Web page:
“The reinstallation of the Aksum Obelisk is a source of pride for UNESCO,” said Assistant Director-General for Culture, Françoise Rivière, during the official inauguration ceremony of the Aksum Obelisk in its original site in northern Ethiopia on 4 September.
“It is a technical achievement but it is also a source of pride because it shows that cultural heritage can be a true instrument for reconciliation,” Ms Rivière explained.
Taken to Rome by the troops of Mussolini in 1937, the Obelisk was shipped back to Ethiopia in April 2005 by the government of Italy, which funded the operation. The third and last block of the Aksum Obelisk was successfully mounted by a team of experts led by UNESCO on 31 July.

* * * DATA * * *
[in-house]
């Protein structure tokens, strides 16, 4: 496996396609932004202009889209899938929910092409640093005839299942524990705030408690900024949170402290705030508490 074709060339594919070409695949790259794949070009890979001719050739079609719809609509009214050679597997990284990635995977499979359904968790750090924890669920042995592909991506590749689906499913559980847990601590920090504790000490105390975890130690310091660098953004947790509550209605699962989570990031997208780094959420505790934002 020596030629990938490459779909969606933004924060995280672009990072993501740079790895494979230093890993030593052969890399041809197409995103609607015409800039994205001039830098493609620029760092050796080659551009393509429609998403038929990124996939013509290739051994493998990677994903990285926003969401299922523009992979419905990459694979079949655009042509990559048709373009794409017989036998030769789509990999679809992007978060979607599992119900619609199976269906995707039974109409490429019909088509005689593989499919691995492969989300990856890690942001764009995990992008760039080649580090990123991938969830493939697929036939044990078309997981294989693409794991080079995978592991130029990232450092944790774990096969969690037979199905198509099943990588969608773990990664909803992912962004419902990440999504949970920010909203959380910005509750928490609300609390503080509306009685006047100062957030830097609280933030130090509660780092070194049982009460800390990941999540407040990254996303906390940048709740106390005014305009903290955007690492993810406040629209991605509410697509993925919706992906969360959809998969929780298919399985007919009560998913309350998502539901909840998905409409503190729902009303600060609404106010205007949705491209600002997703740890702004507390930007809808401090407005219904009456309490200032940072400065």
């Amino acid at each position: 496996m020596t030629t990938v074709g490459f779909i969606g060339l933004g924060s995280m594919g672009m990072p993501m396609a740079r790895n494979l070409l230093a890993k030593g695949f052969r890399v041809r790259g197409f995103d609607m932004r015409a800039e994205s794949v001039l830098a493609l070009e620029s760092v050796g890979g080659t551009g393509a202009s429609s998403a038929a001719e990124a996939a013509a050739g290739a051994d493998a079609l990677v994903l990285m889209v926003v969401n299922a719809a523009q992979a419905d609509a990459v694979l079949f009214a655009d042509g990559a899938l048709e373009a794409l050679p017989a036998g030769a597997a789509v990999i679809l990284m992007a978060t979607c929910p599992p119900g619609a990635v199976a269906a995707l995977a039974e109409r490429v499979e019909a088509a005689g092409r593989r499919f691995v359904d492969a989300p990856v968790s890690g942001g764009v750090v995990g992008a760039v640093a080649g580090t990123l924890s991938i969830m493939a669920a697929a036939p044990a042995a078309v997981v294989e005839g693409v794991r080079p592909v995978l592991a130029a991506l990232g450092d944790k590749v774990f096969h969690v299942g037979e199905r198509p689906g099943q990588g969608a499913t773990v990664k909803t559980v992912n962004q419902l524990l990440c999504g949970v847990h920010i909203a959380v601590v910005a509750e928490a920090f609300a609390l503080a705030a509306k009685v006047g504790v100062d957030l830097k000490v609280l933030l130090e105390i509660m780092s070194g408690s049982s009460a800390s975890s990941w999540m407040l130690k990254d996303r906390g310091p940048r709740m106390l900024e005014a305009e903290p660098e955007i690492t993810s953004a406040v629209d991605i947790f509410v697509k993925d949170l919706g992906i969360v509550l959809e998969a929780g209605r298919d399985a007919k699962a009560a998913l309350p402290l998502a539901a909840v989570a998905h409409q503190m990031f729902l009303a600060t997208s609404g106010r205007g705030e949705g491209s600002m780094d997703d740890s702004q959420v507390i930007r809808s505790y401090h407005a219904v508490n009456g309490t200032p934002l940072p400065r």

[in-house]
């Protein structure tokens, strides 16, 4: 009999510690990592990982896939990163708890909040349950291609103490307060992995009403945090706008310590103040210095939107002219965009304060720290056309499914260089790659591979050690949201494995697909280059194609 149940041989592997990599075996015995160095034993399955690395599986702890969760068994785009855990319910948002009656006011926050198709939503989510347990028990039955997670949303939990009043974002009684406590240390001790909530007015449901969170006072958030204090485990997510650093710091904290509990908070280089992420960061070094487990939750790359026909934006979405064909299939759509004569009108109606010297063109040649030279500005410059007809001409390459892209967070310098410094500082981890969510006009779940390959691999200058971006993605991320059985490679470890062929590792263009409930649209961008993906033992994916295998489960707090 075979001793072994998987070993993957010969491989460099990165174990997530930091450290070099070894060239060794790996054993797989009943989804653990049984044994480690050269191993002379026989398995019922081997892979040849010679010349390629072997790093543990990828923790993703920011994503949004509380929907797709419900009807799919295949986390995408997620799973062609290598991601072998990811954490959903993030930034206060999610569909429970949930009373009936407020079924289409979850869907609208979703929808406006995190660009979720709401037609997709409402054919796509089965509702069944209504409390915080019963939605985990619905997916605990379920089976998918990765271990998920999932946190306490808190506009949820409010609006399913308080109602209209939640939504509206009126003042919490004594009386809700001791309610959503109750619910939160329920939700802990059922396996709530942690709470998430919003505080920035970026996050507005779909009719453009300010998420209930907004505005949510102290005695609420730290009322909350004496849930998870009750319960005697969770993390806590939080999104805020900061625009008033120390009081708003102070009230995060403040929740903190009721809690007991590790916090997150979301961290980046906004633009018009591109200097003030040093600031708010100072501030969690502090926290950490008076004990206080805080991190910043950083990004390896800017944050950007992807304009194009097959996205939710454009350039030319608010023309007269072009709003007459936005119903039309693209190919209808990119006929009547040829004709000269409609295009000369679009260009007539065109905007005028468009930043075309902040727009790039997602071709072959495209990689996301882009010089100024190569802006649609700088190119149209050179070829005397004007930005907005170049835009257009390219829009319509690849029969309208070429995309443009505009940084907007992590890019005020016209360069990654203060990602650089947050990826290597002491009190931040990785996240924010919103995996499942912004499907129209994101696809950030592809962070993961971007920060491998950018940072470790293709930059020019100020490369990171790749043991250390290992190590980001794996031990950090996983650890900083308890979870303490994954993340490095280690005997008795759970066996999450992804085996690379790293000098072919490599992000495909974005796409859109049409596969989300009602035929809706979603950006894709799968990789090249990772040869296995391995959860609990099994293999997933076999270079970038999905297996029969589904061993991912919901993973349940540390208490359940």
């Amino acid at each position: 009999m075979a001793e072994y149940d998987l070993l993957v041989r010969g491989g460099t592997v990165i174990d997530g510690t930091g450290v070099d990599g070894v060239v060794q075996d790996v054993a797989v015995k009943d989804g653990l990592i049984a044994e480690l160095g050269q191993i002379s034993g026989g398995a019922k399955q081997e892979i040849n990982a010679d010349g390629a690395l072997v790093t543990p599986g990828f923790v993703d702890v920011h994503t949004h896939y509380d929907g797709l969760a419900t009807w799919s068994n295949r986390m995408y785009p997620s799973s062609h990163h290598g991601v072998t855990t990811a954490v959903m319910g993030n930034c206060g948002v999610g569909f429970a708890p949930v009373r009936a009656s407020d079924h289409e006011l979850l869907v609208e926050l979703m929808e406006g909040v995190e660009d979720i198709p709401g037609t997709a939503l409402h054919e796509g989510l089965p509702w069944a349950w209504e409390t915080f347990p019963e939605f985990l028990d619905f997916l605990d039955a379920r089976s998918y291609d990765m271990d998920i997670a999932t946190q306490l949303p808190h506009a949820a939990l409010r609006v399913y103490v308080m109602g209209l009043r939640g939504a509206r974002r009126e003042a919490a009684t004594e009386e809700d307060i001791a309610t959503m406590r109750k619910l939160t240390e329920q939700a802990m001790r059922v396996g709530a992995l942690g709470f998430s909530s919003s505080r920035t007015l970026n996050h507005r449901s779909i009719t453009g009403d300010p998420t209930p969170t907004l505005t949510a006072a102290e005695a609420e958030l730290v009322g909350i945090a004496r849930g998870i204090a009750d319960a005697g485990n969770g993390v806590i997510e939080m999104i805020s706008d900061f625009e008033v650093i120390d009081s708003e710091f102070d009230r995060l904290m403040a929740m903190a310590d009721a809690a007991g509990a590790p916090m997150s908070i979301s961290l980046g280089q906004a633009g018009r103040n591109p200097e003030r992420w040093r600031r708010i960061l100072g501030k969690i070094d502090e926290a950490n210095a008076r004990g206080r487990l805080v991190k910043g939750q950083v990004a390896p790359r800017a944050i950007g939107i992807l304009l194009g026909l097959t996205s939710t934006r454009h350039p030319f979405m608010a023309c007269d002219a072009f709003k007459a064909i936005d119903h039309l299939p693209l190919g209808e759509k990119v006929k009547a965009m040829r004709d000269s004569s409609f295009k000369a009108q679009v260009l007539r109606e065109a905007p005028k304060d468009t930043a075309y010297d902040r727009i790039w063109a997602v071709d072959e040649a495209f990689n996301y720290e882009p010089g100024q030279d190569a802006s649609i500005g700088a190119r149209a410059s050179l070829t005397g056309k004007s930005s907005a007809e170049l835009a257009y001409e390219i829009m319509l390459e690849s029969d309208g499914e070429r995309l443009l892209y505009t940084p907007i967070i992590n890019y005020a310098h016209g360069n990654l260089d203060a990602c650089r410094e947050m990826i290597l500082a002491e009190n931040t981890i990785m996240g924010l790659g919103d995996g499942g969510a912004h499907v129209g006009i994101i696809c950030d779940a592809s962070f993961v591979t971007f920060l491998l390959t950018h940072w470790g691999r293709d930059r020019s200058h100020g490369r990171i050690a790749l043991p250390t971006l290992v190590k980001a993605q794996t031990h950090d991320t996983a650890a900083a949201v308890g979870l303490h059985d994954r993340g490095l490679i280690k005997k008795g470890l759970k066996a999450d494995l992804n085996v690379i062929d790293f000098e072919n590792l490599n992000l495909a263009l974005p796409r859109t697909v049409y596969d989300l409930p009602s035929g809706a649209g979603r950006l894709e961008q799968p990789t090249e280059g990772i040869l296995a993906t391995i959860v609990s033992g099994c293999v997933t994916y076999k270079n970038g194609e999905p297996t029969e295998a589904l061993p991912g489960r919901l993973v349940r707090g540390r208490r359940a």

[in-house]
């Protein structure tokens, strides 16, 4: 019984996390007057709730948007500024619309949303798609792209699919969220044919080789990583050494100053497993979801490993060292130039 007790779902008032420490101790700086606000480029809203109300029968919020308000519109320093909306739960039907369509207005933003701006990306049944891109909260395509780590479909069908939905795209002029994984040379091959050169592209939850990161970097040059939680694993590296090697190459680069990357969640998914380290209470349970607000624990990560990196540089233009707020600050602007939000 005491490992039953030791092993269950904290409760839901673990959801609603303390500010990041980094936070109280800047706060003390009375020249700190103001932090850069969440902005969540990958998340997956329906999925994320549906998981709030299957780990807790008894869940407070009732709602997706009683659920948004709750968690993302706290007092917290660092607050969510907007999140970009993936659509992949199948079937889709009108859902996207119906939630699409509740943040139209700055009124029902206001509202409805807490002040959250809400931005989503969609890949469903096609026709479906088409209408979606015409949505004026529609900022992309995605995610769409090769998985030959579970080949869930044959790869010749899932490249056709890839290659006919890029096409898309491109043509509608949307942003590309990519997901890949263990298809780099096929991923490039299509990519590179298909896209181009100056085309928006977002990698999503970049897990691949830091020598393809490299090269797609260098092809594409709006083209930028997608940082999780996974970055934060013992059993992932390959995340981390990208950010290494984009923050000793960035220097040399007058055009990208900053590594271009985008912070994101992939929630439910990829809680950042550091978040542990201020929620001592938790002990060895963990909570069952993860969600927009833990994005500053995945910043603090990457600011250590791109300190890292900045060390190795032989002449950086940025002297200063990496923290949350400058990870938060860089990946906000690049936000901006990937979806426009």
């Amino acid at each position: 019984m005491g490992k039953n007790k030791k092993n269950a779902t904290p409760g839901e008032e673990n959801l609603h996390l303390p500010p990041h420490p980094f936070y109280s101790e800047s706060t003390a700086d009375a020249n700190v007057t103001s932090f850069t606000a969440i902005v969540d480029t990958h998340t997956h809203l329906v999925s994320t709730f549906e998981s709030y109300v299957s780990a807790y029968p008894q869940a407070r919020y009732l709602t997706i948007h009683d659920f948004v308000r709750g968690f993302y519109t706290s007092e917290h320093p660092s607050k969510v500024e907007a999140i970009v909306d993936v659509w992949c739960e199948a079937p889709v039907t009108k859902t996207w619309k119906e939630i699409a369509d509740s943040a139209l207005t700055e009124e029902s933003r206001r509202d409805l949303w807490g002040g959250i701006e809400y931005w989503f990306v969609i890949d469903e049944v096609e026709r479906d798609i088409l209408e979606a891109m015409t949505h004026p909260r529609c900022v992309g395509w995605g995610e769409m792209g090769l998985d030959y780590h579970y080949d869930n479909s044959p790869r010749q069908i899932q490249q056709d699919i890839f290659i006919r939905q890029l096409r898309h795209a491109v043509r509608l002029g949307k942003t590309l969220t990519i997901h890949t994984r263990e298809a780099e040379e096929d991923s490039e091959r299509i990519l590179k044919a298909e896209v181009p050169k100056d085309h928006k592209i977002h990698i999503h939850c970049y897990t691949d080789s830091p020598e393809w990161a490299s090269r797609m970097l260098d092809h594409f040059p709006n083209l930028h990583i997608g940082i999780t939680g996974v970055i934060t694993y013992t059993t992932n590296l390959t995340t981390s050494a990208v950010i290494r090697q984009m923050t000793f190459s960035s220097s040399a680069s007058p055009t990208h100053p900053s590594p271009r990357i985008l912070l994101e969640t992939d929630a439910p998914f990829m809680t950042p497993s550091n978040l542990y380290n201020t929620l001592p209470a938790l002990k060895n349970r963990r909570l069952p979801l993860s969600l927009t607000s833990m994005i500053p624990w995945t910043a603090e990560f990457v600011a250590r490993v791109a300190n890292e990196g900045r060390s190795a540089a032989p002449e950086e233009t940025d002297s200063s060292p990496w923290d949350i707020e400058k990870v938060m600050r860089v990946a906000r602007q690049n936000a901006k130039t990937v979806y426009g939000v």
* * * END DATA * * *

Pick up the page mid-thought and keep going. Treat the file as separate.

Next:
Weighing 150 tons, the 24-metre high monument is the second largest stele on the Aksum World Heritage site close to the border with Eritrea.
Francesco Bandarin, Director of UNESCO’s World Heritage Centre, also attended the ceremony pointing out that cooperation between UNESCO and Ethiopia would continue over this project: “We need to reinforce the management of the site and we need to train conservation professionals,” he said. “This is a long-term project, and we will certainly continue cooperating over it in the future.”
The 1,700 year-old Obelisk has become a symbol of the Ethiopian people's identity and its reinstallation and inauguration gave rise to extensive celebrations in the country.